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Introduction and Index To We Have Never Been Modern by Bruno Latour

I’ve been reading We Have Never Been Modern, a 1991 book by the French thinker Bruno Latour, pictured above. It doesn’t lend itself to my usual treatment, reading and commenting on a chapter or two. Instead, I’m going to try to lay out some of the aspects that seem important enough to merit discussion.


1. It seems to me that we as a nation, and me personally, are caught up in the controversy of the day, and that dominates our conversations. I notice it not just on Twitter and in the media, but in my personal life, talking with friends.

That’s especially true in our political discourse. In the Democratic party, two candidates talk about systemic problems, but nobody focuses on their critiques. Instead, the media and the other candidates focus on details of the specific plans that rise from those critiques. They complain about cost, argue about whether those plans could be turned into law, nit-pick personalities, and say anything to distract from the central critiques. Those responses turn into the controversy of the day, and the two central and powerful critiques are never discussed. We will never know what we think about corruption or about grotesque inequality, because they are not fodder for the controversy of the day.

I hope this book will help get away from short-term thinking and into a larger perspective.

2. I agree with the definition of problems laid out by those two candidates, corruption and obscene inequality. I see them as the expected outcomes of the capitalist system. Capitalism is one part of an even bigger structure in which we find ourselves. The other part is our understanding of ourselves as individuals and as members of society. You will note that in this structure, I have divided the large structure into two parts, a) our conception of ourselves and our role in society, and b) the economy, taken as a proxy for all that isn’t human.

These two systems might seem to be separate, but they are intermixed. Neoliberal capitalism is a product of the philosophical tradition of utilitarianism. It teaches us that the individual is homo economicus, fully defined by individual production and consumption. [1] This is not a subject of discussion in the public sphere, only in backwaters in academia and the occasional blog. Other ways of understanding ourselves as individuals and as members of society are rarely discussed in any serious way outside those backwaters.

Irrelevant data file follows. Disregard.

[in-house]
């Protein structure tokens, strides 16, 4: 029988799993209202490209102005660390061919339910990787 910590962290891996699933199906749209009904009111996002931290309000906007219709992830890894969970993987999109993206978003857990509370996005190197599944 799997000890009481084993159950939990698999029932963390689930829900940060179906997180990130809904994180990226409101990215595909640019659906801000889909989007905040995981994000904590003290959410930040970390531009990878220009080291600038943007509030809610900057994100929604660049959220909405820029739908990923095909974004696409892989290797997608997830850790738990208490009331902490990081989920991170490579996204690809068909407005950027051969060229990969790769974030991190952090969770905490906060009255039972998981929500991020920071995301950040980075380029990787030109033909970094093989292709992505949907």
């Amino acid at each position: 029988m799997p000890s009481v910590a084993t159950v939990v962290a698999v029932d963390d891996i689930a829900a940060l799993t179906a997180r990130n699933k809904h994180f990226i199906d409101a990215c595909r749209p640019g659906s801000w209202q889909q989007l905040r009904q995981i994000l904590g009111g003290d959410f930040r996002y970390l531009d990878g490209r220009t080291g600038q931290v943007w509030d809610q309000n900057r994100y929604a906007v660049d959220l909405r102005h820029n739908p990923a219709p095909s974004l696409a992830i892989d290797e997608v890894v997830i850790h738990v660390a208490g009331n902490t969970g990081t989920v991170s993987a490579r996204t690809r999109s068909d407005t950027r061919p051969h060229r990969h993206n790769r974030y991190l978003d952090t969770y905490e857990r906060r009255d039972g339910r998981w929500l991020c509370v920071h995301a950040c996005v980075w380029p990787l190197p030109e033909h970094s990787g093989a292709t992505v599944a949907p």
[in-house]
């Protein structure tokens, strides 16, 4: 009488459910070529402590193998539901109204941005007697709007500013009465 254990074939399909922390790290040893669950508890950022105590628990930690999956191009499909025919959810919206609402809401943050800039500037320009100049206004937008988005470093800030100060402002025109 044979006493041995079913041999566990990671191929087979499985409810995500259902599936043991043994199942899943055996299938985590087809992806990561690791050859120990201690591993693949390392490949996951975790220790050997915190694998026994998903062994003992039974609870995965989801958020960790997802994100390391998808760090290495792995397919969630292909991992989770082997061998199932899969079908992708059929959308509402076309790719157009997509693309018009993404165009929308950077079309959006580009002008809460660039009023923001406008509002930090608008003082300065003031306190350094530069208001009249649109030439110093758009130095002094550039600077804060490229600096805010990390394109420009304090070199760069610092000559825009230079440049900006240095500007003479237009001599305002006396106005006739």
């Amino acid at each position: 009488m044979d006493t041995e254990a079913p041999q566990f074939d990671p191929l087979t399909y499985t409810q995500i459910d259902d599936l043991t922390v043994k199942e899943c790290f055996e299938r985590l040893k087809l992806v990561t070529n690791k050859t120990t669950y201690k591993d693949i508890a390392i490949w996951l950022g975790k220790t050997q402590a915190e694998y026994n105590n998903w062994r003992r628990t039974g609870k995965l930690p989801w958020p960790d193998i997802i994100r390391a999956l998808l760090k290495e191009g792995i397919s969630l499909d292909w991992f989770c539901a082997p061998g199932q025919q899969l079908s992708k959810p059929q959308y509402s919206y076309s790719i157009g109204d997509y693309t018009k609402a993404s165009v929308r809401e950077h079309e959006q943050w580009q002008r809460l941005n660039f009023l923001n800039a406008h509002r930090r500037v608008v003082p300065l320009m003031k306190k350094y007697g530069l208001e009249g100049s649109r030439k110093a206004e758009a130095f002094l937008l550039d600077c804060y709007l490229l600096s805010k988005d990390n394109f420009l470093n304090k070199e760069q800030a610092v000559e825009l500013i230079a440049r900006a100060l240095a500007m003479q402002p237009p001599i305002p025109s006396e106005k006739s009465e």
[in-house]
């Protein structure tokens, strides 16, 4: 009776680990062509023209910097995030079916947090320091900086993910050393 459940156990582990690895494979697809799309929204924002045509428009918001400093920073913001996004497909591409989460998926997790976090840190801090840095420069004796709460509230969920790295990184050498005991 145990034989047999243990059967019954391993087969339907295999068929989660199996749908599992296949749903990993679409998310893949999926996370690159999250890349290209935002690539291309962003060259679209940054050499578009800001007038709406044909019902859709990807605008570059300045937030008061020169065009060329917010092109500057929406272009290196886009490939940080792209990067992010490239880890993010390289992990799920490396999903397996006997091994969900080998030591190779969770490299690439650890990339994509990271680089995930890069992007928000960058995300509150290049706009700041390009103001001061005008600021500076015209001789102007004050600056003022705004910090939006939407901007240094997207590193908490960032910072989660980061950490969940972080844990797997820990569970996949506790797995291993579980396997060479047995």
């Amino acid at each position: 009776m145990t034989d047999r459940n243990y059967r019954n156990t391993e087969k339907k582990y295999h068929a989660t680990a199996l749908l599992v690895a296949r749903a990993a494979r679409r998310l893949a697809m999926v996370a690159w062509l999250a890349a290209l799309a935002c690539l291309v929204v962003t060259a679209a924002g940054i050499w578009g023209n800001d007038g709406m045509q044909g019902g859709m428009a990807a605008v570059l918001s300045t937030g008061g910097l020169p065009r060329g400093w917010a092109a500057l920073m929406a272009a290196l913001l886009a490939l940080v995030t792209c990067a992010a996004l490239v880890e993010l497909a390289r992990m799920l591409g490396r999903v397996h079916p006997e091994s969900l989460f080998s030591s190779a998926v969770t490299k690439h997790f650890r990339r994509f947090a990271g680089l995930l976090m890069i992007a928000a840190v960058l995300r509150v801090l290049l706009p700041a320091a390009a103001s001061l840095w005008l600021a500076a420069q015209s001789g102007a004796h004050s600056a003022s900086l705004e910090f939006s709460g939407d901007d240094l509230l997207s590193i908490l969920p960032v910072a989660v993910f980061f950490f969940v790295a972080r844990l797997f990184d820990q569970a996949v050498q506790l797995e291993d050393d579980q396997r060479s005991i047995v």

I’ve been thinking that we need a framework that places these two systems in a more united perspective. After all, these systems do intermix into an overarching system that generates each on a continuous basis, a system in which both society and the conception of the self evolve over time, all the while affecting each other.

3. In my introduction to the series on The Origins Of Totalitarianism by Hannah Arendt, I quoted this from Leszek Kolakowski’s book Modernity On Endless Trial:

If we are to believe Hegel – or Collingwood – no age, no civilization, is capable of conceptually identifying itself. This can only be done after its demise, and even then, as we know too well, such an identification is never certain or universally accepted. Both the general morphology of civilizations and the descriptions of their constitutive characteristics are notoriously controversial and heavily loaded with ideological biases, whether they express a need for self-assertion by comparison with the past or a malaise in one’s own cultural environment and the resulting nostalgia for the good times of old. Collingwood suggests that each historical period has a number of basic (“absolute”) presuppositions which it is unable clearly to articulate and which provide a latent inspiration for its explicit values and beliefs, its typical reactions and aspirations. If so, we might try to uncover those presuppositions in the lives of our ancient or medieval ancestors and perhaps build on this basis a ” history of mentalities” (as opposed to the “history of ideas”); but we are in principle prevented from revealing them in our own age, unless, of course, … we are living in the twilight, at the very end of an epoch. P. 3.